The Renaissance Born in Florence: Ghiberti, Brunelleschi, and Donatello
Florence, home of the Renaissance, was also home to three early artistic heroes: Brunelleschi (with his beloved cathedral dome, Donatello (with his proud statues), and Ghiberti (with his math-based 3-D baptistry panels).
Complete Video Script
[12, viewpoint from Piazzale Michelangelo, Florence] The city of Florence was the epicenter of the Renaissance and, in so many ways, the birthplace of our modern Western world. And for good reason. This was where capitalism was replacing feudalism. The city had money and it knew what to do with it.
[13, Ponte Vecchio on Arno River, Florence, view from top of Brunelleschi's dome, Florence] Florence was a prosperous city — a producer of wool and fancy clothes, well-located along a busy river. Trade brought bankers who brought money. And wealthy businessmen showed their civic pride by investing in their city — commissioning splendid art from talented artists, artists who were now respected and well paid. With all this going for it, Florence of the 15th century unleashed a cultural explosion.
[14, baptistery and duomo, Florence] Three works by pioneering geniuses helped launch the Renaissance: the towering dome of its cathedral, the groundbreaking statues that decorated it, and the doors of its baptistery. Excitement over these bold projects — by three greats of the early Renaissance: Brunelleschi, Donatello, and Ghiberti — sparked a city-wide boom in art and creativity.
[15, Elena Fulceri, Florence guide, www.florencewithflair.com] To better appreciate the ground-breaking art of the early Renaissance, we're joined by my friend and fellow tour guide, Elena Fulceri.
 Elena: Some say that the Renaissance truly started here in 1401 when the city arranged a competition to select an artist for the bronze casting of the new door of the baptistry. The winning panel was made by a brilliant goldsmith named Lorenzo Ghiberti.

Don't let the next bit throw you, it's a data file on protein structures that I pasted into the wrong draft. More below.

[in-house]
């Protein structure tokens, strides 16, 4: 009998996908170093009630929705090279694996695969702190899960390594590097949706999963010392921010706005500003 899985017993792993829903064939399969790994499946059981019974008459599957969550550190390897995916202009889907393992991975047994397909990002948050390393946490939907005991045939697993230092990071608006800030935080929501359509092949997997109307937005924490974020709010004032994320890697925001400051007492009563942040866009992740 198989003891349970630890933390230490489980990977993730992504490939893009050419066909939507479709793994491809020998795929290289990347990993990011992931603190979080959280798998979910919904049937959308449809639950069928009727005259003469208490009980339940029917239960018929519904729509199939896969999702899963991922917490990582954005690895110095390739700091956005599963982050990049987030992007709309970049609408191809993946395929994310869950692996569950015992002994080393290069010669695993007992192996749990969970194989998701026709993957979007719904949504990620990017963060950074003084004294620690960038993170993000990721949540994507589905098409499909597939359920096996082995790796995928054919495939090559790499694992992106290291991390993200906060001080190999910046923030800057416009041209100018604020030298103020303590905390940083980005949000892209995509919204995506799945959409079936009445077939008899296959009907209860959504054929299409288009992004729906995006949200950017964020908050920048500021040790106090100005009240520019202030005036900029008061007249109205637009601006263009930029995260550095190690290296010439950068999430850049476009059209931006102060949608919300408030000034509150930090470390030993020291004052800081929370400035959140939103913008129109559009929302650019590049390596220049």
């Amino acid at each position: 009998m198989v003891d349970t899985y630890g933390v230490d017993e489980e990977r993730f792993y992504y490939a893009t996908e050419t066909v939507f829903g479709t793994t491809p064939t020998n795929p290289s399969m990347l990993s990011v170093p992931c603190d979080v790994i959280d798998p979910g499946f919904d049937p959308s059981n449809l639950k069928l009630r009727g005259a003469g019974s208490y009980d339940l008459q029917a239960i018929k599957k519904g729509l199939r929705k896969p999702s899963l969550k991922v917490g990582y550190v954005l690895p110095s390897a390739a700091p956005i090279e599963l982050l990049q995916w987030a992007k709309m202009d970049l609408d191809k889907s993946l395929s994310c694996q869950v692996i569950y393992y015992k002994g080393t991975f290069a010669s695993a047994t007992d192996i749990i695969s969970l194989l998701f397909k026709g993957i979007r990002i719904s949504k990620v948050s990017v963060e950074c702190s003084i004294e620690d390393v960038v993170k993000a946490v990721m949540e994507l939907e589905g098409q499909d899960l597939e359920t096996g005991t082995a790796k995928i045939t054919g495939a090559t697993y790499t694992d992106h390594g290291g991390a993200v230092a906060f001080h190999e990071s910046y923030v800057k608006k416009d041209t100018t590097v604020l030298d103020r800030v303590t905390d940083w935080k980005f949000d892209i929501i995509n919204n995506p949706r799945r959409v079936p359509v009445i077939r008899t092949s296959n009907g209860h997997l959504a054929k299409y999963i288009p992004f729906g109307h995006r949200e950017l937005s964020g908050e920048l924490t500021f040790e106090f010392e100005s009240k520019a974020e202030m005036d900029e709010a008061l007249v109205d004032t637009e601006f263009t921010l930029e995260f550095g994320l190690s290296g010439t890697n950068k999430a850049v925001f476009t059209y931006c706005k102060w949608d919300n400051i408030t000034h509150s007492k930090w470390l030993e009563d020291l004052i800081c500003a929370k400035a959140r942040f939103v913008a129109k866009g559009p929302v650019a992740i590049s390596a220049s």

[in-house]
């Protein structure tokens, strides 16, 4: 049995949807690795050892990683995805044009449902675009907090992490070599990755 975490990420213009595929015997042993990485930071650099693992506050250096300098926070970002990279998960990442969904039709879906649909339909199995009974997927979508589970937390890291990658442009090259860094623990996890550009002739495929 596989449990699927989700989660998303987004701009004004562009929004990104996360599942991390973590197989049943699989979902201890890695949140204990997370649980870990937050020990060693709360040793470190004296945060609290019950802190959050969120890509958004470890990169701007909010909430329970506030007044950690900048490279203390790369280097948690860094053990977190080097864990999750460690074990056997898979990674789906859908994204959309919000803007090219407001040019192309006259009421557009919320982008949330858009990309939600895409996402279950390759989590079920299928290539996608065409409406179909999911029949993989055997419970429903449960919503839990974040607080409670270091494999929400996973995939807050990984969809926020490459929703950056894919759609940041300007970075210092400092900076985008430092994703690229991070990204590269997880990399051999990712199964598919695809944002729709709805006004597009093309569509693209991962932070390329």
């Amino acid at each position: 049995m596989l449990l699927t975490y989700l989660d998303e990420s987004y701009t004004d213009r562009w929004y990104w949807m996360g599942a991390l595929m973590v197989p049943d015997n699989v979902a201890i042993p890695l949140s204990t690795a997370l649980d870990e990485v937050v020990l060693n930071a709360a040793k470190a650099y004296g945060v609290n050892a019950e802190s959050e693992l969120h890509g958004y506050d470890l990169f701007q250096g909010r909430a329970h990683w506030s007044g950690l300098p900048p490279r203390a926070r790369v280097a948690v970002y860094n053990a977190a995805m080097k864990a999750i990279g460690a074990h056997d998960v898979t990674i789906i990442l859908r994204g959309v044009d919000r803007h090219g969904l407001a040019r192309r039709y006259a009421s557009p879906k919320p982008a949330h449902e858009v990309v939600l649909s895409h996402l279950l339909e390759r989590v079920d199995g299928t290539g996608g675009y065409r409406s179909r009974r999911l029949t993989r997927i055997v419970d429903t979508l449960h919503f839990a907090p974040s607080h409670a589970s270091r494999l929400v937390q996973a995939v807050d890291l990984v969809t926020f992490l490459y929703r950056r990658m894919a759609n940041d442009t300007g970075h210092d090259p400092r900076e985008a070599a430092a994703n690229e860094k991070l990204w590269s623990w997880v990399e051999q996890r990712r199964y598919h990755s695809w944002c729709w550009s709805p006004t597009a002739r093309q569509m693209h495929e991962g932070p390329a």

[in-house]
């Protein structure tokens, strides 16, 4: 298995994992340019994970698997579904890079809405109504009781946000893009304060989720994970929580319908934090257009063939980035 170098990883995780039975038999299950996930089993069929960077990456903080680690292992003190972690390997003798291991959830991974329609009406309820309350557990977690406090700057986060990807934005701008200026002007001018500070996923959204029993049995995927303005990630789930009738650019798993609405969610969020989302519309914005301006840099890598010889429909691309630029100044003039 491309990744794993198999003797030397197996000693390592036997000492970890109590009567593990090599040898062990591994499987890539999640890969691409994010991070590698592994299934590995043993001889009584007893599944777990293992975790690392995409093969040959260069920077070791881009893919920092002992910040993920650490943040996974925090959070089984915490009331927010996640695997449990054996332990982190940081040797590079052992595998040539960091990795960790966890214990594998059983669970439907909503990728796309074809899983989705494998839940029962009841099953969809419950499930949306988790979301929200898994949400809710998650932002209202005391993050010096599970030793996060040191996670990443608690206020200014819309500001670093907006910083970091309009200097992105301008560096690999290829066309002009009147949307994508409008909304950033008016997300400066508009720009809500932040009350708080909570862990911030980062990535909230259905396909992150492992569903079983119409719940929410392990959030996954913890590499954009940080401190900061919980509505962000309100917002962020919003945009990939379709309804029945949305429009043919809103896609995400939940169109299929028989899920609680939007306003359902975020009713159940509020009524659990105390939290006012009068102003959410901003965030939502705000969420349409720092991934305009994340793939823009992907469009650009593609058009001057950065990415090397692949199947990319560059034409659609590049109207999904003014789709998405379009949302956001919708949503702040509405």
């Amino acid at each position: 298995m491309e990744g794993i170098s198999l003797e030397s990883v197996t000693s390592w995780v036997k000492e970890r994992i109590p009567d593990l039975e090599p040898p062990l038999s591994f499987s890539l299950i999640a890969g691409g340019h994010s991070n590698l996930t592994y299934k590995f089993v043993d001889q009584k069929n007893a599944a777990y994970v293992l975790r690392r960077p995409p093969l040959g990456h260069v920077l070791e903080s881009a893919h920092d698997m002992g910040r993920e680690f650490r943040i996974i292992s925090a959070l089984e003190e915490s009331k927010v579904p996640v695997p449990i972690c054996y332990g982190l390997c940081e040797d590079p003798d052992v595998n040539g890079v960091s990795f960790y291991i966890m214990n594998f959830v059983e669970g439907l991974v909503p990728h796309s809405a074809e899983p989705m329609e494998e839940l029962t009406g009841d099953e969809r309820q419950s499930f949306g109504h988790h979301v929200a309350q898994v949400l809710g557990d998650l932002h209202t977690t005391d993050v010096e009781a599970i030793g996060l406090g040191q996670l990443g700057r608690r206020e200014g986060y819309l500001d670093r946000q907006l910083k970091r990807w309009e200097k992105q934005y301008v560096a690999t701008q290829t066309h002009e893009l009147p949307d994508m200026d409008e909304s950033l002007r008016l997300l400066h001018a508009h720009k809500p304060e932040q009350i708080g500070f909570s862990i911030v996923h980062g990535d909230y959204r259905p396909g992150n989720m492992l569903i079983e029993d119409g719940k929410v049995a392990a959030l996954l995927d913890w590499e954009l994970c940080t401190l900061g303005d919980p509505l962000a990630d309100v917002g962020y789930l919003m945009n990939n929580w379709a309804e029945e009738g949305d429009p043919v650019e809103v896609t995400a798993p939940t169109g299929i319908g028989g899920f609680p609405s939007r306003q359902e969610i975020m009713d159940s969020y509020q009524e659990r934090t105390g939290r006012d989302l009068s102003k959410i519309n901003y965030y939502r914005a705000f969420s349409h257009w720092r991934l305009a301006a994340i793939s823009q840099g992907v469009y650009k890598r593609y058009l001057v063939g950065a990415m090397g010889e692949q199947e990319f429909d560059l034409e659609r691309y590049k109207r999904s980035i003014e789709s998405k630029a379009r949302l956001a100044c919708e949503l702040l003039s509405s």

Ghiberti, this is a self-portrait, won the competition with this panel. He then completed the north doors of the baptistry with additional panels like this.
Rick: So, the competition doors were on the north side.
Elena: Exactly. And later on, Ghiberti was in charge of another wonderful project. He cast in bronze the eastern door of the baptistry which ended up being so revolutionary and so spectacular that it was nick-named the Gate of Paradise. And as you can see here, Ghiberti was able to use also the rules of prospettiva, perspective — mathematical laws that helped define the three-dimensionality and you can see that there is a foreground, middle ground, and background.
By doing this, Ghiberti creates a vanishing point that gives the illusion of depth — a believable 3-D scene on a 2-D surface.
Elena: They were considered revolutionary for the three-dimensionality that they offered.
Rick: It's like now the viewer is involved in the art.
Elena: Exactly. We feel part of the artwork. It's three-dimensional. It goes way beyond the shape of the panel. And it's achieved by mathematical laws. And the next great Renaissance achievement was the construction of the dome for the cathedral. It was a huge medieval church that, after 120 years, was left incomplete…with a huge hole. So, the city really needed the proper technology and the right genius. And this genius was Filippo Brunelleschi. With his innovative eight-sided design, Brunelleschi was able to finish the largest dome in a thousand years. And this is the essence of the Renaissance. You can see how art and science can create great beauty.
[17, Duomo (Florence's cathedral), dome by Brunelleschi] The Cathedral and its soaring bell tower were landmark accomplishments in architecture…and they were to be decorated inside and out with wonderful statues. For this, Florence turned to Brunelleschi's good friend and Ghiberti's assistant — the sculptor Donatello. An eccentric, innovative, workaholic master, Donatello lit up his statues with an inner soul, giving his subjects unprecedented realism and emotion.
[18, Cantoria, 1433, Donatello, Museo del Duomo, Florence] This balcony from where the choir sang, captures the exuberance of the Renaissance. Dancing and swirling in a real space, unconstrained by columns, Donatello's happy angels celebrate the freedom and spirit of this new age.
[19, Mary Magdalene, 1455, Donatello] His Mary Magdalene — carved out of wood — is provocative…shockingly realistic. Rather than a saint in glory, Donatello portrays a real person, whose entire being is about the spiritual rather than the physical. Hands folded in prayer and emaciated from fasting, she's repentant. While her neglected physical body seems fragile, she exudes strength in spirit…with a faith that salvation will be hers.